With the development of the knowledge economy, knowledge has become one of the most important resources for social progress and economic development. Some countries have proposed measures for the protection of their own traditional knowledge. Traditional Chinese medicine belongs to the category of intangible cultural heritage because it is an important part of Chinese cultural heritage. Today the value of traditional knowledge of Chinese medicine has been widely recognized by the domestic and international public. This paper discusses the definition of traditional knowledge of Chinese medicine and its protection, and evaluates research on its classification. We review the present status of the protection of traditional knowledge of Chinese medicine and tentatively put forward some possible ideas and methods for the protection of traditional knowledge of Chinese medicine. Our goal is to find a way to strengthen the vitality of traditional Chinese medicine and consolidate its foundation. We believe that if we could establish a suitable sui generis(sui generis is a Latin term meaning "of its own kind" and is often used in discussions about protecting the rights of indigenous peoples. Here we use it to emphasize the fact that protection of traditional knowledge of Chinese medicine cannot be achieved through existing legal means of protection alone due to its unique characteristics) system for traditional knowledge, a more favorable environment for the preservation and development of traditional Chinese medicine will ultimately be created.

  6. Recurrent Pregnancy Loss and Traditional Chinese Medicine

    PubMed Central

    Cantor, Dara; Marx, Benjamin L.

    2013-01-01

    Abstract Background Recurrent pregnancy loss (RPL) can present with coexistent subfertility caused by diminished ovarian reserve (DOR). Recent texts suggest that Traditional Chinese Medicine (TCM) may improve pregnancy outcomes for women with RPL. Objective This article reports the outcome of the treatment of a female of advanced maternal age. She had diagnoses of DOR and RPL. Design, Setting, and Patient This 42-year-old patient with DOR and RPL presented in a private acupuncture practice, located in Bellevue, WA. Intervention The patient received TCM treatment that involved weekly acupuncture and Chinese herbal therapy from June 2006 to May 2007. Main Outcome Measures The outcome sought was a live birth after 24 weeks of gestation. Results After another miscarriage in September 2006, this patient conceived a viable pregnancy in December 2006, after 6 months of treatment. She continued treatment through 20 weeks and delivered a healthy son at 39.5 weeks of gestation. Conclusions Subfertile women with RPL may benefit from TCM treatment. More research is needed to examine the safety and effectiveness of TCM as a treatment for RPL. PMID:24761174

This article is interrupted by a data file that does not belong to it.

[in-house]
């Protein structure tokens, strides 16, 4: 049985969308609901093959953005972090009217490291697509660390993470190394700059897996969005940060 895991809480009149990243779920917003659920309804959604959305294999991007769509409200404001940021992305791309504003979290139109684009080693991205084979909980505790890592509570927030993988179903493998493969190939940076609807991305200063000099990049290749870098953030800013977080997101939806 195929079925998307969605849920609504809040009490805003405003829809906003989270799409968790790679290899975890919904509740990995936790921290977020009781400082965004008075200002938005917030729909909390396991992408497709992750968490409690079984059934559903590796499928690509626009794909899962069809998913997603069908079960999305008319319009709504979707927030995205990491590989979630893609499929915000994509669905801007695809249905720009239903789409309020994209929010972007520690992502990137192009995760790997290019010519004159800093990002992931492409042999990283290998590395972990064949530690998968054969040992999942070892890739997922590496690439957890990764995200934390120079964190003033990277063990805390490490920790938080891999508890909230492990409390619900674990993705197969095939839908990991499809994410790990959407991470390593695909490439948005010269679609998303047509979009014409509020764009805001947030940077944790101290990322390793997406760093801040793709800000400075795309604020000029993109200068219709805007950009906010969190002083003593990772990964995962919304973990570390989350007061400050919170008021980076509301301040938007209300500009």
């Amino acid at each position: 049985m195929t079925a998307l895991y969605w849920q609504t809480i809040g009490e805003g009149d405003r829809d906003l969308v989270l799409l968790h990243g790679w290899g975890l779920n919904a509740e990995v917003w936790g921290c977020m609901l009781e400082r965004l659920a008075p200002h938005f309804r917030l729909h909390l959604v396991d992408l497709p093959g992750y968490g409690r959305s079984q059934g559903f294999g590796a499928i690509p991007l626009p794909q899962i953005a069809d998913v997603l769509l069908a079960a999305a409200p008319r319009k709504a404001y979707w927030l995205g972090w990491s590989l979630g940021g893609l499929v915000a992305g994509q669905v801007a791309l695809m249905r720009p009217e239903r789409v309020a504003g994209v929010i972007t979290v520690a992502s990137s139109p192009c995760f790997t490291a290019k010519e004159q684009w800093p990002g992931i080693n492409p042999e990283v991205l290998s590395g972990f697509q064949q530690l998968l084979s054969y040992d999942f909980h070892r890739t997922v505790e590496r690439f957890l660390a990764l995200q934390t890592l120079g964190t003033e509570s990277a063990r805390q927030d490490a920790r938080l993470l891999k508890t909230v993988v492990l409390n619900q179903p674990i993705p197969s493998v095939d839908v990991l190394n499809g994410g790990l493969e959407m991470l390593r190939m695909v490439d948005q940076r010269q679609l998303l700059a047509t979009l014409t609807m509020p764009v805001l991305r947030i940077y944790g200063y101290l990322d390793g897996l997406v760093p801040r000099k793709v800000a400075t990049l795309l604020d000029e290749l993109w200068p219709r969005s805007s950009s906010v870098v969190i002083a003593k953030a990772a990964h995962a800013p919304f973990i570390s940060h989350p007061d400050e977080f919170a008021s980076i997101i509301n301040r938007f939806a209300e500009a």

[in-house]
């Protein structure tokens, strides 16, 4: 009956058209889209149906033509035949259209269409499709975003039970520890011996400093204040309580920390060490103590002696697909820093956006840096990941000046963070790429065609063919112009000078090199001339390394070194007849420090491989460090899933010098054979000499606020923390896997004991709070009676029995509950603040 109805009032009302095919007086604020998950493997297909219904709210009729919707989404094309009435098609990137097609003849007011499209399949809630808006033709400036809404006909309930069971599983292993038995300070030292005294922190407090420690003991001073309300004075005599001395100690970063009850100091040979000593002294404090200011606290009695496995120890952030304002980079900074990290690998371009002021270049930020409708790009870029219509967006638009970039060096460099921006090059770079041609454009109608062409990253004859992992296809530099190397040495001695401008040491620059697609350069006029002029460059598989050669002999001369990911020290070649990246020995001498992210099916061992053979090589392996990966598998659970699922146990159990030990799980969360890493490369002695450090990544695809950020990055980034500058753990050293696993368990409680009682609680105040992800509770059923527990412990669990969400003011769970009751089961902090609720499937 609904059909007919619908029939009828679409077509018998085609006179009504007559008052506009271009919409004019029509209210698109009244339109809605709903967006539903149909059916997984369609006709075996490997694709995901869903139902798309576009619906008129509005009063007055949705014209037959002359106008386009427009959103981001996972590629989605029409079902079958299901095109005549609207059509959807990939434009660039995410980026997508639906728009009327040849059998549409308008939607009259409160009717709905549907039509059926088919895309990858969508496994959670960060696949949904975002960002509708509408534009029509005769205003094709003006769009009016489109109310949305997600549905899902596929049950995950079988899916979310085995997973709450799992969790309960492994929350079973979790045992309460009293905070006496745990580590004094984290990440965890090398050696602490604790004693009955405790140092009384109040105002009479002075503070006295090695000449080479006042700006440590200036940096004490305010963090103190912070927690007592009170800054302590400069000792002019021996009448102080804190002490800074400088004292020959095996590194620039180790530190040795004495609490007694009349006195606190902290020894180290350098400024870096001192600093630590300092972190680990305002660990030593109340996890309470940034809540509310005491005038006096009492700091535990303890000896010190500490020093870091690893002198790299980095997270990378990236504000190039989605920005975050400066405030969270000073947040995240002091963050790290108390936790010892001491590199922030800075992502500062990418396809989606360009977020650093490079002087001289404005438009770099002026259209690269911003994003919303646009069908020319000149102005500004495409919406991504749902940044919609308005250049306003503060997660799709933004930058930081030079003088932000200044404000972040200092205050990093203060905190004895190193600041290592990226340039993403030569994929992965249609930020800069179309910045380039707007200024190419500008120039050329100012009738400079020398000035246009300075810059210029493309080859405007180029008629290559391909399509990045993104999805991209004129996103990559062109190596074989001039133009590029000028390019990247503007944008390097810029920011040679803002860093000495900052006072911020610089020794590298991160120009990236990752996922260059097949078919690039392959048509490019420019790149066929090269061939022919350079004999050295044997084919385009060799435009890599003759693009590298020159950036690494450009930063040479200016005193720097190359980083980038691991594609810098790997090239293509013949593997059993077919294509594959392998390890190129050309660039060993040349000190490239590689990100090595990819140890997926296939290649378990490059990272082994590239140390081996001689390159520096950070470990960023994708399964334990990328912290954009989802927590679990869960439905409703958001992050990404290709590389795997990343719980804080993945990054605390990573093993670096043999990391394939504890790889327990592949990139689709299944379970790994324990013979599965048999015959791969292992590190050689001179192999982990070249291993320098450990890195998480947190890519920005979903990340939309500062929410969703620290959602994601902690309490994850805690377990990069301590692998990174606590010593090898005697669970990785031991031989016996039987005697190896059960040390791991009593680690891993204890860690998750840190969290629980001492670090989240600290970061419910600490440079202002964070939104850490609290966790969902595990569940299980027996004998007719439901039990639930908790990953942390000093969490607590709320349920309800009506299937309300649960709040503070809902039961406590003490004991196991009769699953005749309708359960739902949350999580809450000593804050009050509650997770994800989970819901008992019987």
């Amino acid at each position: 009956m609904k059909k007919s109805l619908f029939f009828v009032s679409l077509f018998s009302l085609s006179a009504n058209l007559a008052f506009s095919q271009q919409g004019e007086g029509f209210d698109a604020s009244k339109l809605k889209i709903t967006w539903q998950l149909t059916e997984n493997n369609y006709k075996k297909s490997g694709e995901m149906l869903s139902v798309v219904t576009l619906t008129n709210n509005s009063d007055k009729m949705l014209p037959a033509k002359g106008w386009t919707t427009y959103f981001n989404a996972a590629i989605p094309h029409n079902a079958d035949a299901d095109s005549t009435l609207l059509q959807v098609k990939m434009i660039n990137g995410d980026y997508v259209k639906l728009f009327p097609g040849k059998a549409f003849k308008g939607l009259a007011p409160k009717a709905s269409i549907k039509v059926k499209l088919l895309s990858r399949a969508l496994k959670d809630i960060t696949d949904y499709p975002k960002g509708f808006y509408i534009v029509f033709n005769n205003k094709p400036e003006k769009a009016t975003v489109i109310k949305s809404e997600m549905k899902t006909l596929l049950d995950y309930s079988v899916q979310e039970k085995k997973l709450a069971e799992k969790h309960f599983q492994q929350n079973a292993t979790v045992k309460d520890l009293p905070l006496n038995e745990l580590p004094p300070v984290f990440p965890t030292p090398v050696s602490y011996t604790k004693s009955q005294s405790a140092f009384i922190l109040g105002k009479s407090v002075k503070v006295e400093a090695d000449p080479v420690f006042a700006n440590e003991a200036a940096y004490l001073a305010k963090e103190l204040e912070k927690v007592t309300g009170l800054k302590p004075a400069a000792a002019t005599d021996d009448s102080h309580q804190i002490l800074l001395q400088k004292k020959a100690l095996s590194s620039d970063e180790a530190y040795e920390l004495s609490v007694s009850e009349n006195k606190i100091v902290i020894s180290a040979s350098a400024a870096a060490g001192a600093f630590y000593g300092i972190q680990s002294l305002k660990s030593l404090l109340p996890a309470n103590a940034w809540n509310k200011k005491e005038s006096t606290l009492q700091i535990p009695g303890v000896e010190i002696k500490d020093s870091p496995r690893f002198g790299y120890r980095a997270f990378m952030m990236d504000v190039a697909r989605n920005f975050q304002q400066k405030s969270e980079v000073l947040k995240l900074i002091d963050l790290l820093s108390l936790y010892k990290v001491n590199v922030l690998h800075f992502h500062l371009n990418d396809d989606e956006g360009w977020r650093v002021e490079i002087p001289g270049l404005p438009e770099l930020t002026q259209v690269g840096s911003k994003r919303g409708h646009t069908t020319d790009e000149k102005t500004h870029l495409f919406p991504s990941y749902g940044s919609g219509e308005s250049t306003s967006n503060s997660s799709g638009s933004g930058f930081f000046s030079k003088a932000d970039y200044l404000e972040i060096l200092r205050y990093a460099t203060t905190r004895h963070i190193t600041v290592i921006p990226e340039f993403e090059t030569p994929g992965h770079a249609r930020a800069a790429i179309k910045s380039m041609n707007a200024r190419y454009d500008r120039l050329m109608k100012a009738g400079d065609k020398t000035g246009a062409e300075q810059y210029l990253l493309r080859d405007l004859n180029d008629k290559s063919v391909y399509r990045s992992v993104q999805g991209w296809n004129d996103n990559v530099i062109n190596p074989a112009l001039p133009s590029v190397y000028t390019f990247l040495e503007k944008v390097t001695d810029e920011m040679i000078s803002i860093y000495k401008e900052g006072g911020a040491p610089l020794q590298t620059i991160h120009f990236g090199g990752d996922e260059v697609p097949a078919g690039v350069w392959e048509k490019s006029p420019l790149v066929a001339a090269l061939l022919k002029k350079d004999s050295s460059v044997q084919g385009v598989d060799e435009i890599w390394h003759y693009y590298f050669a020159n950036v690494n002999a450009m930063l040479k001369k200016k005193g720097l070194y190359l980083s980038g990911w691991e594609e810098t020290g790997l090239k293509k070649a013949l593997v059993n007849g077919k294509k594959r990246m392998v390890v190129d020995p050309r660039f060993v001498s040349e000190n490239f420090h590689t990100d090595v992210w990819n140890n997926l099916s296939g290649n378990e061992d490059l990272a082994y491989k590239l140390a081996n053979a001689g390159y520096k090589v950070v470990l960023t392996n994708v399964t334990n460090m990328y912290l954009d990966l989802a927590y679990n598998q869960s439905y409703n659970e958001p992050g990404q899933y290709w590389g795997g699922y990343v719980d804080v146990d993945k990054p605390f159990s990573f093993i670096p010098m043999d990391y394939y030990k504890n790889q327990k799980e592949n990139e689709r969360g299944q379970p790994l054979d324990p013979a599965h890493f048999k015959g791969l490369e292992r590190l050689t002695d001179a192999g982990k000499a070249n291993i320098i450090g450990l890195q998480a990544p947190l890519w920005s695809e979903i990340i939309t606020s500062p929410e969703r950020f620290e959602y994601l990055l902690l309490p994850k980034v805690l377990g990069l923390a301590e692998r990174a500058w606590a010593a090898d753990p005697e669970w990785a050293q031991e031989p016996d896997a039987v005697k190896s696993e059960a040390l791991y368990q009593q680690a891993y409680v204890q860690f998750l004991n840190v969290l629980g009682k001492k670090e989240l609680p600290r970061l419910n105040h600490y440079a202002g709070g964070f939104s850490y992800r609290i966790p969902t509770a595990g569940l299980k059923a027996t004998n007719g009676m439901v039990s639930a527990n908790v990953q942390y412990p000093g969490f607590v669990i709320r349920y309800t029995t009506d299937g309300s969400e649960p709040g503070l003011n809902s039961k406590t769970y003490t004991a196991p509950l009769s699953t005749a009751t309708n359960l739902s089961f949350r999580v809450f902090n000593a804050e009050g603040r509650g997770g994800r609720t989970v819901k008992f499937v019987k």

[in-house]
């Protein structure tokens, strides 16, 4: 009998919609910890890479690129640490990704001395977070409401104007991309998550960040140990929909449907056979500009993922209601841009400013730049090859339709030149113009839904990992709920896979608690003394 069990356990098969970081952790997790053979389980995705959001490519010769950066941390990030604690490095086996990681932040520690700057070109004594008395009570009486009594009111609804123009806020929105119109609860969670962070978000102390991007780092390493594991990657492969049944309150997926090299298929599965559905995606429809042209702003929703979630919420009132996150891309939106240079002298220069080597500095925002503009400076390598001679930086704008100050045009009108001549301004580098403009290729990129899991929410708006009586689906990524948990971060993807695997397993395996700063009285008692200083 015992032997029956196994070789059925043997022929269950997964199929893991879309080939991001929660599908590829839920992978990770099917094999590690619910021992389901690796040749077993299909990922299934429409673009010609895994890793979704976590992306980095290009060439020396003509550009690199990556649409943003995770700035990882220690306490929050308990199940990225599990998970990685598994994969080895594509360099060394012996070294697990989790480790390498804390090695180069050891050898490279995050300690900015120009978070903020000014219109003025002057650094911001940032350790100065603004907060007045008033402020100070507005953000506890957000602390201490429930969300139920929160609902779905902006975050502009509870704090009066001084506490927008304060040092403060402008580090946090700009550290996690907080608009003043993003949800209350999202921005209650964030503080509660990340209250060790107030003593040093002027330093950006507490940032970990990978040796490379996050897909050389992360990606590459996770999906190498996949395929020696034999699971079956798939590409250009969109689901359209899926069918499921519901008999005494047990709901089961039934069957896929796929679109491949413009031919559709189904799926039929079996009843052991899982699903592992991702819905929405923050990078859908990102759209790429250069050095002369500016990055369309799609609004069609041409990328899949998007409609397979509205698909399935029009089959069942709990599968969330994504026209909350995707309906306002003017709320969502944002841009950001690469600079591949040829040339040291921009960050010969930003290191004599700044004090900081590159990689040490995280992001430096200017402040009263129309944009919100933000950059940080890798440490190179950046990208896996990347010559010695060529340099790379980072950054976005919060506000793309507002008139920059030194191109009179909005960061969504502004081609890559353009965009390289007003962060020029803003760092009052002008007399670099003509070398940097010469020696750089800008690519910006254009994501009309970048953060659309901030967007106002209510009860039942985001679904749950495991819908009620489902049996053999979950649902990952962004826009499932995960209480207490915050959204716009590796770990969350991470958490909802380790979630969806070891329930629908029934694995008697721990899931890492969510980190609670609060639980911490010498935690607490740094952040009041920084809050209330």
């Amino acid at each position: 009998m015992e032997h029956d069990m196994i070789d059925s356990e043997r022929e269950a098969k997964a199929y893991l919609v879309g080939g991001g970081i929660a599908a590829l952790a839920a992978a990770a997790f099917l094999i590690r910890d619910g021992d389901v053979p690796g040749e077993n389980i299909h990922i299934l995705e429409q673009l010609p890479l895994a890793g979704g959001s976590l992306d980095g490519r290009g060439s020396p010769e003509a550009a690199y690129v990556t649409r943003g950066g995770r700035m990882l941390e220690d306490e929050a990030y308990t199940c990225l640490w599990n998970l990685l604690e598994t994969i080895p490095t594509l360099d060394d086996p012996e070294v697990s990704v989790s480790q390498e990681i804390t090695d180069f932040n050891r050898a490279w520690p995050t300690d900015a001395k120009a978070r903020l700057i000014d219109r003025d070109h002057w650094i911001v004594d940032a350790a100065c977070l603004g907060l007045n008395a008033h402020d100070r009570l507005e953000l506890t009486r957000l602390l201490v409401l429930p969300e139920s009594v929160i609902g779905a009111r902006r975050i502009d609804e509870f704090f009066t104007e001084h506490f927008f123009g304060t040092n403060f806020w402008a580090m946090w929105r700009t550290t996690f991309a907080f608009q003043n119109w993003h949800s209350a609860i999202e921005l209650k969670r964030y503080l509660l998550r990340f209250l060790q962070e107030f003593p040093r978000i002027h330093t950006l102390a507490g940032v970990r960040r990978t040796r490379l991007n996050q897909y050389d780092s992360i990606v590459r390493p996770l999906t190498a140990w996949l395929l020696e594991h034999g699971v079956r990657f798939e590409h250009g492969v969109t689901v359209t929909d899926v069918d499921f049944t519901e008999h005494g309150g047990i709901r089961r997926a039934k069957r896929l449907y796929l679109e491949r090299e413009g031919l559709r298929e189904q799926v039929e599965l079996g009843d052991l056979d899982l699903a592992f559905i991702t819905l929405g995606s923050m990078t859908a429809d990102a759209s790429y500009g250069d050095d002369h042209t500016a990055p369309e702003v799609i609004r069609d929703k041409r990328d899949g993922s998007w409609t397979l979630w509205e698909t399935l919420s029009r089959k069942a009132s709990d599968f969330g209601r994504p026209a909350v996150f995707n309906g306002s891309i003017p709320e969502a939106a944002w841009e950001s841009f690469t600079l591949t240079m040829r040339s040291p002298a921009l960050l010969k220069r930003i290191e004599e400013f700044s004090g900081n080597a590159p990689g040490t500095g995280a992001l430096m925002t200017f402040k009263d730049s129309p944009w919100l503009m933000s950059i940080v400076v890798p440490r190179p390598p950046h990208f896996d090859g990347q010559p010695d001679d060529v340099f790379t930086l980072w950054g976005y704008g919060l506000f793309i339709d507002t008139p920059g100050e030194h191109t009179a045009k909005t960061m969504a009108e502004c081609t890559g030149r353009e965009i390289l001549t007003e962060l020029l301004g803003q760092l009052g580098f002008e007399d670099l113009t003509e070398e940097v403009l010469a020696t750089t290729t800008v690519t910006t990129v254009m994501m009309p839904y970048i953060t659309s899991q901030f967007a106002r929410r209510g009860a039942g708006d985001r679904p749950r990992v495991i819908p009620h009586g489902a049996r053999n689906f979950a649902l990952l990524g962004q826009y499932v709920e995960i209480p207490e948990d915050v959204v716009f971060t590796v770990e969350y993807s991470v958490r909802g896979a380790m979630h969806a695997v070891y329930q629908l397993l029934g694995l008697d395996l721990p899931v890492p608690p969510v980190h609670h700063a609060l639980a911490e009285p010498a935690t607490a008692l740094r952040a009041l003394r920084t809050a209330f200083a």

7. Antifertility effect of Jamu (traditional herbal medicine).

    PubMed

    Azimahtol Hawariah Lope Pihie; Embun Naim

    1983-12-01

    Rahwana and Kursani, 2 brands of jamu, a traditional Malay herbal medicine, were investigated for antifertility properties in rats and mice. The findings suggest that jamu has an antifertility effect in both these rodents. This effect appears to be dose dependent and in addition the stage at which it was fed also appears to be crucial for the effect to manifest. Rahwana is effective when fed on day 4 of gestation. However jamu Kursani does not appear to be dose dependent and is effective when fed on days 1 and 4 of gestation. Jamu Rahwana does not alter the LH or estrogen levels in rats. Therefore, the induction of the antifertility effect is suggested to be by means other than hormonal. It is felt that jamu either inhibits the implantation of the zygote or causes resorption of the fetus. Whether any antifertility effect exists in women using jamu remain to be clarified. The mechanism of action, its reliability and effectiveness as a contraceptive, the side effects, if any, pharmacology of the active ingredient and other relevant investigations need to be carried out before it can be recommended for human use. The study does indicate that jamu has potential as an antifertility agent and could be effectively used in fertility regulation. PMID:12313336